Earlier this year, Tom Doak was appointed as a consulting architect to President's Cup host Royal Melbourne, where he will help oversee updates to the famed Alister MacKenzie design.
Golf course architect Tom Doak has high praise for Melbourne, the host city of this week's President's Cup in Australia.
'Between November and March,' said Doak. 'When the courses in the northeastern U.S. are closed and the links of the UK are pretty raw, Melbourne is the best golf destination in the world.'
'They're all within 10 miles of each other and all of them are world class,' said Doak.
Doak will be watching this week's President's Cup action Down Under with an especially keen eye. Earlier this year, he was appointed as consulting architect to Royal Melbourne, the 36-hole Alister MacKenzie-designed courses (The club's Composite Course, which is used for the President's Cup and other top events, features 12 holes from the West Course and six from the East Course). In December, the club will get to work re-grassing the remaining holes not used on the Composite Course.
Royal Melbourne and the President's Cup: What to watch
Doak's knowledge of MacKenzie's portfolio includes his book, 'The Life and Work of Dr. Alister MacKenzie.' He has also helped restore such MacKenzie courses as Pasatiempo Golf Club in California.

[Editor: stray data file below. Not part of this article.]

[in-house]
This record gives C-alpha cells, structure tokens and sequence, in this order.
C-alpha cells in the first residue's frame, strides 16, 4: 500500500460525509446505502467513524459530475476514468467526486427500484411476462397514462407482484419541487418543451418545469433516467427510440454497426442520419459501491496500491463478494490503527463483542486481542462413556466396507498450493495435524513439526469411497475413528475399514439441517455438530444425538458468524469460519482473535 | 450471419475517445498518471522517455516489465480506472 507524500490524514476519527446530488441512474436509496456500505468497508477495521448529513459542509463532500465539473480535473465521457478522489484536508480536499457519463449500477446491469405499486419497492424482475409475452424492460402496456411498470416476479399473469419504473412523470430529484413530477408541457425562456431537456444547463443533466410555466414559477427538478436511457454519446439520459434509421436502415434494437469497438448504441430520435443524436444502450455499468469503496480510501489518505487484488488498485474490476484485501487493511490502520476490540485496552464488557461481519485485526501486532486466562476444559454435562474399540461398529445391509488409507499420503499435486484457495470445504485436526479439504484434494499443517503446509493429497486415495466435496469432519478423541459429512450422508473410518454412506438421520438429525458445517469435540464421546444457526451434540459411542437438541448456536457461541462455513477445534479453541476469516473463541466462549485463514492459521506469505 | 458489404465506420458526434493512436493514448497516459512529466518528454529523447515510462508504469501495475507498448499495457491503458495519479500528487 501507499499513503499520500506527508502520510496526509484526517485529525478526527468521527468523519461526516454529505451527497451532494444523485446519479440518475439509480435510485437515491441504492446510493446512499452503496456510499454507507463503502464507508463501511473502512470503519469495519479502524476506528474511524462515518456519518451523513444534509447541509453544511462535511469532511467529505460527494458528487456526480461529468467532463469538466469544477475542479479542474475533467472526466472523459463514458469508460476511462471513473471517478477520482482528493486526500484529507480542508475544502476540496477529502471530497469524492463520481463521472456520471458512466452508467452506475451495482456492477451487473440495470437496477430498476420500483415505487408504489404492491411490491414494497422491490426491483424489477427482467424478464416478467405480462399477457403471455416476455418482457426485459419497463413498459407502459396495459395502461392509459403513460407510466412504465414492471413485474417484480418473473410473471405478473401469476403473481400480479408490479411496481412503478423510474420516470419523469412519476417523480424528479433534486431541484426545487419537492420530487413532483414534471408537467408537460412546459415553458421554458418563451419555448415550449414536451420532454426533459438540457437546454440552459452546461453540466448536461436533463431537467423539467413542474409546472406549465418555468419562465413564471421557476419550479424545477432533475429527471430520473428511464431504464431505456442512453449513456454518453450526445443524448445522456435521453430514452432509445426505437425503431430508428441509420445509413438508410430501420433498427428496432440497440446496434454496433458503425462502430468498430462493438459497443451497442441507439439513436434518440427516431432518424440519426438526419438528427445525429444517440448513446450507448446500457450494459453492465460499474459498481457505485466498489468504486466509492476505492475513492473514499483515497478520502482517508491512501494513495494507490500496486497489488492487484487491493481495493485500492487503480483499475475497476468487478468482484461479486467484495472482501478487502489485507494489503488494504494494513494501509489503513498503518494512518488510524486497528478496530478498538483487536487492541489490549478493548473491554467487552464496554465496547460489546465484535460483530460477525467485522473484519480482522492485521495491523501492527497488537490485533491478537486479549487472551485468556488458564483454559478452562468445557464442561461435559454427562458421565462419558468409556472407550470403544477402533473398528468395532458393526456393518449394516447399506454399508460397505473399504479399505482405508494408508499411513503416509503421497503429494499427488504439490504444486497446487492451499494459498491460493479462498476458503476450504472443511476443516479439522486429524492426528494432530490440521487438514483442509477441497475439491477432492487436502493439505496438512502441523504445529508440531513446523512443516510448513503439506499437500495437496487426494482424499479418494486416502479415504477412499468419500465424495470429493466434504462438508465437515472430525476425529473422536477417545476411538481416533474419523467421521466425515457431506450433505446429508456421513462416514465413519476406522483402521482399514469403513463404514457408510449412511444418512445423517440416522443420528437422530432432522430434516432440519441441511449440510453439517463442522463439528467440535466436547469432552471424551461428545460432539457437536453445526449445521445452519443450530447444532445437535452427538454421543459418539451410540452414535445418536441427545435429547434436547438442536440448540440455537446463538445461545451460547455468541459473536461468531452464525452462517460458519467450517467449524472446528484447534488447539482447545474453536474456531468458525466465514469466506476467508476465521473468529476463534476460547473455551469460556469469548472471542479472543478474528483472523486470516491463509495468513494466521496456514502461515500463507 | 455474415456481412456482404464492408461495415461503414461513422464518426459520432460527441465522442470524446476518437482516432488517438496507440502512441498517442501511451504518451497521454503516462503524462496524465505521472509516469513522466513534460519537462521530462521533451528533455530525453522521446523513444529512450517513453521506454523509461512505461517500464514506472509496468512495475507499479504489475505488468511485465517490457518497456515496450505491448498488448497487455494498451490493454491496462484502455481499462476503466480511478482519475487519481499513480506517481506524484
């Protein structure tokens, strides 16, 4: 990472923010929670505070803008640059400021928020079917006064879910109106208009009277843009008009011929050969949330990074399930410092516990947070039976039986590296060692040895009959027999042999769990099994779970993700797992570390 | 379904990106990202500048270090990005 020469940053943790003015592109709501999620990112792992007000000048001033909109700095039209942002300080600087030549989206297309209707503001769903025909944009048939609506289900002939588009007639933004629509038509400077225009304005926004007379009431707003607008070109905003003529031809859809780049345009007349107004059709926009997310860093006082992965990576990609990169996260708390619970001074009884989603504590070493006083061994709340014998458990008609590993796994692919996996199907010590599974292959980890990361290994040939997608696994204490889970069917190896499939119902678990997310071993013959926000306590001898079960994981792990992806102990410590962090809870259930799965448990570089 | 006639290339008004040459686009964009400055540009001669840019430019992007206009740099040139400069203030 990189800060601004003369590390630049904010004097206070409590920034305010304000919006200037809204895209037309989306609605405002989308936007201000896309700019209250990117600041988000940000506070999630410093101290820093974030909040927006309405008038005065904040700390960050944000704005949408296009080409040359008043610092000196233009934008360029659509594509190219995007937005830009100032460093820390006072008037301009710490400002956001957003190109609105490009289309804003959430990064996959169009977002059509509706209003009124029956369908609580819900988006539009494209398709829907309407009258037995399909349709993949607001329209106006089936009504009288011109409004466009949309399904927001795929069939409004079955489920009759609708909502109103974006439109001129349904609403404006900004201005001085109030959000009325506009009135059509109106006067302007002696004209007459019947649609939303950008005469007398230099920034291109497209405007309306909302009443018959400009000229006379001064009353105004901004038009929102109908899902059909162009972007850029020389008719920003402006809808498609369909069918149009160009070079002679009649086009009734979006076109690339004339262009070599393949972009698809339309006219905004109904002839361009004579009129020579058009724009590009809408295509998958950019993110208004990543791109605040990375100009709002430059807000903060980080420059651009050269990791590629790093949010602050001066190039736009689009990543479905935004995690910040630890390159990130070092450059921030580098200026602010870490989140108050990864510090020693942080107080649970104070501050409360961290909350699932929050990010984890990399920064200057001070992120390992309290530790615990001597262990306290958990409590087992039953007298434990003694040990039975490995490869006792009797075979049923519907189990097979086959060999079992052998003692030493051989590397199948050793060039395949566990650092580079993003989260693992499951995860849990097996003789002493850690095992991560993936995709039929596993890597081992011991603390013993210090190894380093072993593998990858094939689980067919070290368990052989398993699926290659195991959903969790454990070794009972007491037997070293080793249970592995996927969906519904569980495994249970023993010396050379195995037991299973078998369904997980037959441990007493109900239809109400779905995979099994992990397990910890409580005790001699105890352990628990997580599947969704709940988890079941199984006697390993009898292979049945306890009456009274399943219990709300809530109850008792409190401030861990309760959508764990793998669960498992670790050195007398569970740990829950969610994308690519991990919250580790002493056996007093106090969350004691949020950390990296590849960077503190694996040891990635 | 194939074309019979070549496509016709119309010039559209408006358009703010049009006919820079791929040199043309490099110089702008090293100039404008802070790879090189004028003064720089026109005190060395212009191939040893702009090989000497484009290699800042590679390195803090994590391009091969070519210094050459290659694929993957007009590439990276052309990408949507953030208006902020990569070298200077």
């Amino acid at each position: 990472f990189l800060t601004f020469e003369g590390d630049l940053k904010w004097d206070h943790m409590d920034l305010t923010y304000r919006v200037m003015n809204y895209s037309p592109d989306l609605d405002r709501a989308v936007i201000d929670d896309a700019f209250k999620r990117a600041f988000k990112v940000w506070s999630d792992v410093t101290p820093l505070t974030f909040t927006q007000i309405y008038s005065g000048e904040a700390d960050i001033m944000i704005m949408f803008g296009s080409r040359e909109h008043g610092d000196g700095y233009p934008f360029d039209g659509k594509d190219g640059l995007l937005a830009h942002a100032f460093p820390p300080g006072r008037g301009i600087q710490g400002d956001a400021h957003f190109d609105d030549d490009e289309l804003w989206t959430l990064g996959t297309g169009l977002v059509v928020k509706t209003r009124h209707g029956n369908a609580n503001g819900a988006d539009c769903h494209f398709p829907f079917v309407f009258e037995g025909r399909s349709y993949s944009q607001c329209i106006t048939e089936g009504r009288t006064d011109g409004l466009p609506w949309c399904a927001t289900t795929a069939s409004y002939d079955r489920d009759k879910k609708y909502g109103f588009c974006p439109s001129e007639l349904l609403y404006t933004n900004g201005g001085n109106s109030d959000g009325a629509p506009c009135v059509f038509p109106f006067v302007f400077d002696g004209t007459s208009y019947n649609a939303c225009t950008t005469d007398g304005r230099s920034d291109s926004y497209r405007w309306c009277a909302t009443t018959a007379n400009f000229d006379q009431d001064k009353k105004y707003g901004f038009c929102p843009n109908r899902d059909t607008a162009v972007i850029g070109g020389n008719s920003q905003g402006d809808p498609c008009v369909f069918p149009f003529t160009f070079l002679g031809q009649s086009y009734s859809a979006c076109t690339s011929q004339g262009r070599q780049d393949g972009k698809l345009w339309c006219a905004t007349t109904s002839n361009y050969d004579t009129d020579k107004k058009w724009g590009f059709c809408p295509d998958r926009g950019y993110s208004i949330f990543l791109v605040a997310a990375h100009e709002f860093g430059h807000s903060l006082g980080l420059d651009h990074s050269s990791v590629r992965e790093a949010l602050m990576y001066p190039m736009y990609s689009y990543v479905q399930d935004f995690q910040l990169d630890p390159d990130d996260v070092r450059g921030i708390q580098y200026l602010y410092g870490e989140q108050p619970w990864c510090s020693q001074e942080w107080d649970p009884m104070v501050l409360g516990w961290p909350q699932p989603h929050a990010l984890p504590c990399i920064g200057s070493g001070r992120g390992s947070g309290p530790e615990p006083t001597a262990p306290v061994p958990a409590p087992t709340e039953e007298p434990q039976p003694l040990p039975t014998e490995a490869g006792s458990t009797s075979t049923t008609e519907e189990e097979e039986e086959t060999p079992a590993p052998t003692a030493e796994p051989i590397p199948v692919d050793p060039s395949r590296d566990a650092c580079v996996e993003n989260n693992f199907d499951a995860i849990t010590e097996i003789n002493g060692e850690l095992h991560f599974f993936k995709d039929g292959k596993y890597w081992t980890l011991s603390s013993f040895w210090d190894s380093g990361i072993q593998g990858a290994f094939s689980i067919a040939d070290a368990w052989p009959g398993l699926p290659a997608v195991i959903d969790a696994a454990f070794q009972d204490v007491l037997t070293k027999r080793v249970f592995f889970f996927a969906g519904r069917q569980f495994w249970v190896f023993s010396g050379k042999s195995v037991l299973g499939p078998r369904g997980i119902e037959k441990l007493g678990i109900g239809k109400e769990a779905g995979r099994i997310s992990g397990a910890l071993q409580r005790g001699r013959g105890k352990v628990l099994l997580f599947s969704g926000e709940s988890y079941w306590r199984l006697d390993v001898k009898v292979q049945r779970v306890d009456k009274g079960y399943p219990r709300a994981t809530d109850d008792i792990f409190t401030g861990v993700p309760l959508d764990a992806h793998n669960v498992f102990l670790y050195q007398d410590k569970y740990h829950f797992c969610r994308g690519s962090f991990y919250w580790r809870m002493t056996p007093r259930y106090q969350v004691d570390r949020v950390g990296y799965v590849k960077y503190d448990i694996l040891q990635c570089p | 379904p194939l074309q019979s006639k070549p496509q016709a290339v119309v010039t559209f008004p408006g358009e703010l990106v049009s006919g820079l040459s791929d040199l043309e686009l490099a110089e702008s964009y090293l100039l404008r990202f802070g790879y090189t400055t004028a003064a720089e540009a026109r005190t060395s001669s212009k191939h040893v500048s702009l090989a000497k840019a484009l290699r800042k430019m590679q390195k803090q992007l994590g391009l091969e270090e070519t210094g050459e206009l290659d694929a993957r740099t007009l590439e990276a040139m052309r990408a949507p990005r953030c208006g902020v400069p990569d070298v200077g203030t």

As for how Royal Melbourne will challenge President's Cup matches, Doak says the severity of the greens on the Composite Course will punish players who miss in the wrong spots.
'They're not as severe as Augusta National,' said Doak. 'But there is nothing to stop the ball from getting away from you on the far side of the hole if you are above the hole, not even a fringe cut to keep your ball out of the bunker.
'My guess is you'll see some short shots that make the players look foolish, but it's all because they are out of position and playing past the pin on a downslope.'
Doak says the most notable difference to MacKenzie's effort here compared to his collection of U.S. designs is largely climate-related. On the southern coast of Australia, Melbourne has a rare mix of bermuda grass and sandy soil. The soil is also a reason why golf courses in Melbourne tend to feature steep, bunker lips.
'Fairways are wide at Royal Melbourne,' said Doak. 'Much like courses in the 1920s were in the northern U.S. until costs got in the way, which caused the fairways at many courses to narrow. The dry climate also enables Royal Melbourne to maintain short grass around the greens and have the balls scoot away from greens into trouble.'
While stakes will be high on the back nine, Doak says some of the course's finest holes come right away.
'Those first five holes of the Composite Course (Nos. 3-7 of the West Course), are all terrific holes, which will start off the matches with a bang,' said Doak. 'Tune in early!'